Weekend Reads: Working parents, financial cooking habits, and the physical internet

by Colin Lalley
Weekend Reads: Working parents, financial cooking habits, and the physical internet

In this week's Weekend Reads, how working parents should deal with work, how your cooking habits match your financial habits, and how to spot the internet that's all around you!

Working Parents

Working Parents

Is Working for Working’s Sake Hurting Everyone in the Workplace?

It's election season, which means there's a lot of talk about jobs. But workers always have their job on their mind, with issues like equal pay, parental leave, and work-life balance taking the forefront in a lot of conversations. In this interview, Sara Austin of Cosmo talks about working for working's sake - where people put in longer hours in a workplace version of "keeping up with the Joneses" even though it does do much for their productivity - and how that especially affects new parents. It's an interesting read, even more so when it's such a topic of national conversation right now. And speaking of the election, if you haven't yet, register to vote!

Financial Diet cooking

The Financial Diet

What I Learned About Money From Reading Cookbooks

Food and money are inextricably linked. One of the best ways to manage your budget is to eat out less and make your own meals more. But what if what you cook could tell you more about your finances - and your life - than you thought? Over at the appropriately-named The Financial Diet is the story of two women whose stories can be read in the meals they make. So the next time you're debating going out or staying in, or what you can whip up for dinner that's delicious and easy and affordable, think about where you are in your life and the choices you make about money, happiness, and friendship that got you there. And then settle on mac and cheese. That's usually a good life decision.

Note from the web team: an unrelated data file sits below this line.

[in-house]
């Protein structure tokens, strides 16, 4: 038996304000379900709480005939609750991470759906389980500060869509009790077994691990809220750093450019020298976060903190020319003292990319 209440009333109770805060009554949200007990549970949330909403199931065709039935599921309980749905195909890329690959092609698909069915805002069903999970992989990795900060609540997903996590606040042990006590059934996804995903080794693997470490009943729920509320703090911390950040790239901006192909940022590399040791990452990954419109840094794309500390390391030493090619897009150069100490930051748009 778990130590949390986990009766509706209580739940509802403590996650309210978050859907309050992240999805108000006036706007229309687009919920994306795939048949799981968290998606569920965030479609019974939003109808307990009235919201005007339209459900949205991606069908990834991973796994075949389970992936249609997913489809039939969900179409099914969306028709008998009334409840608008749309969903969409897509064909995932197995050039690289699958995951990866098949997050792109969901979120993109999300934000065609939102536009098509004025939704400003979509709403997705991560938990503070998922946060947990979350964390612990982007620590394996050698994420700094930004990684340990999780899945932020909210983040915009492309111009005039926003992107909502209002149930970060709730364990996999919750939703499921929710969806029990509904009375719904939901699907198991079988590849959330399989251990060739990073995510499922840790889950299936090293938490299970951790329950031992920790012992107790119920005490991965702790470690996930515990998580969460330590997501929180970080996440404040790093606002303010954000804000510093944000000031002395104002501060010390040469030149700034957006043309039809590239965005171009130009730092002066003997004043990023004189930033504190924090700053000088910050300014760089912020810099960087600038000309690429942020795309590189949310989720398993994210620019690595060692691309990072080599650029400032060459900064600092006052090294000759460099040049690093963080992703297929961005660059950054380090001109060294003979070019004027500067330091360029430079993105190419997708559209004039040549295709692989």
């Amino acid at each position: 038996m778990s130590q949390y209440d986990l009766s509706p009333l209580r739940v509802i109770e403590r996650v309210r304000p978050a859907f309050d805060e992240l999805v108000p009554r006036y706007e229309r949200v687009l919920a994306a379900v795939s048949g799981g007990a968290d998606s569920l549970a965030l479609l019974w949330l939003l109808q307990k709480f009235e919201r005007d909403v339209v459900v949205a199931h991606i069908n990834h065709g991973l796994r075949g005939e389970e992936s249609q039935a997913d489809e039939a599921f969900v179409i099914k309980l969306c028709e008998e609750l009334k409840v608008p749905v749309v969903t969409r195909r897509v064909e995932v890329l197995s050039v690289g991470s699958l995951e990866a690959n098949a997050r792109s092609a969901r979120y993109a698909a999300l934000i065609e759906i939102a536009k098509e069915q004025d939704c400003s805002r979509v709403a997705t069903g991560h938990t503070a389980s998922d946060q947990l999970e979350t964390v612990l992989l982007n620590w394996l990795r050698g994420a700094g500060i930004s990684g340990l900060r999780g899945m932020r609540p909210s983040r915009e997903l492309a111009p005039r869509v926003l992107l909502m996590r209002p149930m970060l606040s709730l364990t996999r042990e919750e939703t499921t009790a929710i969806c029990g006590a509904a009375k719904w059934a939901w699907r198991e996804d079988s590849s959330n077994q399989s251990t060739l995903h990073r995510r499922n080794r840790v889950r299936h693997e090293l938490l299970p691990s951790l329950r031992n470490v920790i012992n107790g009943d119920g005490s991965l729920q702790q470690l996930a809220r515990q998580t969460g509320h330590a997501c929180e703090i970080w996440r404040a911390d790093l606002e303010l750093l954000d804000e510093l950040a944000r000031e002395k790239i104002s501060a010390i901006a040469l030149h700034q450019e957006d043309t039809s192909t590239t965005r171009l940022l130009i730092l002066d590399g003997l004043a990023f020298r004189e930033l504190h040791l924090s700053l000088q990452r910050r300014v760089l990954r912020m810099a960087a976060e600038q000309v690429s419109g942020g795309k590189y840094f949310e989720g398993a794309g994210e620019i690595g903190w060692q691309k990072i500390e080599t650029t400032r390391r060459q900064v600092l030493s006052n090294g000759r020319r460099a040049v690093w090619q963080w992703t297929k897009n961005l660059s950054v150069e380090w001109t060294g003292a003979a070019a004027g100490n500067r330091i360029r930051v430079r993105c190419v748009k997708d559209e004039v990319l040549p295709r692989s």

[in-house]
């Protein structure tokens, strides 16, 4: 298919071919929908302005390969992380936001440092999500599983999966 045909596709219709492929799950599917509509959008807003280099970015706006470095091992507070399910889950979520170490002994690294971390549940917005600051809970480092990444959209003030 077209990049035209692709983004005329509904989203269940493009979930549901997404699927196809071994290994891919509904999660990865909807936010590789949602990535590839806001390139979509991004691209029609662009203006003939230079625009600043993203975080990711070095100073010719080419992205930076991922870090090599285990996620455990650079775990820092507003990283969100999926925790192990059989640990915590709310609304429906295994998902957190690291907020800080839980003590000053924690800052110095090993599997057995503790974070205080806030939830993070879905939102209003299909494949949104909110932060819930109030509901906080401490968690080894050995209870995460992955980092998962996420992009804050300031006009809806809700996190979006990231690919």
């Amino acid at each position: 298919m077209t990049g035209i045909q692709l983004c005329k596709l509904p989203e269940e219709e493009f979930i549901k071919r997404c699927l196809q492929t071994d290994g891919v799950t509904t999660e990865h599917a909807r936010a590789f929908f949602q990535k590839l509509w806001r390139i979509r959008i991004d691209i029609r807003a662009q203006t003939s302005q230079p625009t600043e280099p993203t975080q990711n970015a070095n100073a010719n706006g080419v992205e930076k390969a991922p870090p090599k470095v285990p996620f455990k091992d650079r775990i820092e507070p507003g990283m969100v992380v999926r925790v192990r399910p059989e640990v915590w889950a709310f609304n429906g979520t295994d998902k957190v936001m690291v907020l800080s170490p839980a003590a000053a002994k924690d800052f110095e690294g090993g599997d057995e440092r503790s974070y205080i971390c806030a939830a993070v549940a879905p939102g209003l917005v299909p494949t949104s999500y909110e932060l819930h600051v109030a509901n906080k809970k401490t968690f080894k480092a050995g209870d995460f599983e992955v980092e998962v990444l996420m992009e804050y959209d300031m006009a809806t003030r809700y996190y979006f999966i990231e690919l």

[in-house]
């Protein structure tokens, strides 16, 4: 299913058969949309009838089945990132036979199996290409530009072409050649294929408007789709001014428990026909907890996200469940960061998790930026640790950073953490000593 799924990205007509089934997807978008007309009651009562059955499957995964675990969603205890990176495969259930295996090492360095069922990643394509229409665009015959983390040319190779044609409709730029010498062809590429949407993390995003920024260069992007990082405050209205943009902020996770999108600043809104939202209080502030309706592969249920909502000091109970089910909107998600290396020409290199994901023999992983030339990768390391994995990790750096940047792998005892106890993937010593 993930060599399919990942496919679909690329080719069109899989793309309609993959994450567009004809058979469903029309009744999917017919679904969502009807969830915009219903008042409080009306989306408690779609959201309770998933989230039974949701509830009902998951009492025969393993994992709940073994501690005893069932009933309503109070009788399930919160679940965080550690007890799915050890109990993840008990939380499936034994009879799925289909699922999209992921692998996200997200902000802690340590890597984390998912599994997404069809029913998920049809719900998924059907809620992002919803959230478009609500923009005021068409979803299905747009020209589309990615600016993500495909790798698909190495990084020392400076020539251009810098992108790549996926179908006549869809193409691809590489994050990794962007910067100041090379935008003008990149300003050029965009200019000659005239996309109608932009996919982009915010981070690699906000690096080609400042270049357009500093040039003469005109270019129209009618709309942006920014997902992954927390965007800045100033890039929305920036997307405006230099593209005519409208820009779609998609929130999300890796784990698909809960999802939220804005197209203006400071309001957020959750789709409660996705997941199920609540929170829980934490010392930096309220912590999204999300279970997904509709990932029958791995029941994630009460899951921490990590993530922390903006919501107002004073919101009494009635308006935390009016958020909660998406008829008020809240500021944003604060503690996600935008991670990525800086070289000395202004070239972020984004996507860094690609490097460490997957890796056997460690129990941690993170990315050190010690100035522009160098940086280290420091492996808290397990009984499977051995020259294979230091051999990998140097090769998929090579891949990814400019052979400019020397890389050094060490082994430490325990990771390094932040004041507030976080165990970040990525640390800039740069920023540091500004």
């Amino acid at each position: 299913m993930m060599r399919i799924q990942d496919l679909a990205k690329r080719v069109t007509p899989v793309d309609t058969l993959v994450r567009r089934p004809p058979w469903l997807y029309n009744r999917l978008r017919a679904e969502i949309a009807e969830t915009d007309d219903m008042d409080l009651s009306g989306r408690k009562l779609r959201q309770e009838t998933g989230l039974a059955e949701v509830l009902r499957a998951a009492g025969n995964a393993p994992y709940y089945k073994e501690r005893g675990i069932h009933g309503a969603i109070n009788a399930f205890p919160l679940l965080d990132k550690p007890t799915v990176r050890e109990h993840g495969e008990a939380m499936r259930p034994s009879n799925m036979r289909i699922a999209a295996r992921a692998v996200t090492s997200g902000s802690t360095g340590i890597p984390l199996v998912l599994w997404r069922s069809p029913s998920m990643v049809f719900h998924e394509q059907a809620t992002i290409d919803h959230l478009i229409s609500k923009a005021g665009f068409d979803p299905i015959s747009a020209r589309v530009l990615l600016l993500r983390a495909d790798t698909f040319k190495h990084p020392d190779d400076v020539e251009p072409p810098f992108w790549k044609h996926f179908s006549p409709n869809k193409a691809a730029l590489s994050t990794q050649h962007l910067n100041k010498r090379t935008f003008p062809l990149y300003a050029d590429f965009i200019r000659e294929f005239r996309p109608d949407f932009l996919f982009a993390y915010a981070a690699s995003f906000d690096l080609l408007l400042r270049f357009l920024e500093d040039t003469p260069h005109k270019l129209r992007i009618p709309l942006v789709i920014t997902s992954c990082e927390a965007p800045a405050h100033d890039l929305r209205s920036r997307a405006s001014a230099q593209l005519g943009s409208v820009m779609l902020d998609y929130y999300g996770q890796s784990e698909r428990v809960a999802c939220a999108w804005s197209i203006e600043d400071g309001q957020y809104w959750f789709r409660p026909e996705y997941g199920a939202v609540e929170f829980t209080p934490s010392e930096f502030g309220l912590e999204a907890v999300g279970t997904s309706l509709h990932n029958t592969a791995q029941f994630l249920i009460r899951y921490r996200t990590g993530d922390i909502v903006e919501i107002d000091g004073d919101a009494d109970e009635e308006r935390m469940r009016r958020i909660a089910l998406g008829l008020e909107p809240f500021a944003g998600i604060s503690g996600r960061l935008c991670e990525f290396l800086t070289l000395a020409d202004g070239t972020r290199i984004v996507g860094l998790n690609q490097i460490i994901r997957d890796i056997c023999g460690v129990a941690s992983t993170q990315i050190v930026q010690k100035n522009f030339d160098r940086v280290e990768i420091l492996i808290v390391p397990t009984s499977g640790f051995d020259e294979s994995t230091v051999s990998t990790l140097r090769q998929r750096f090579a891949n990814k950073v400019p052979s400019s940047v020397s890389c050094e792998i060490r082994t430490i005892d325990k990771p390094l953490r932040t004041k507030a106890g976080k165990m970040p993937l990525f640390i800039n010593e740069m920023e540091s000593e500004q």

The Intercept internet

The Intercept

A Walking Tour of New York's Massive Surveillance Network

When we think of the internet, it's usually in one of two ways: As an ephemeral network of 0s and 1s or as a series of tubes. The latter is usually laughed at, but what if it isn't as far off as you think? Cities have become so networked that there's physical evidence of it everywhere, from cameras to sensors to the wires and cables themselves. The Intercept goes on a tour of these physical markers of the digital world with Ingrid Burrington, author of Networks of New York: An Illustrated Field Guide to Urban Internet Infrastructure. So read the article and, if it catches your fancy, pick up the book (either physical or digital. Up to you).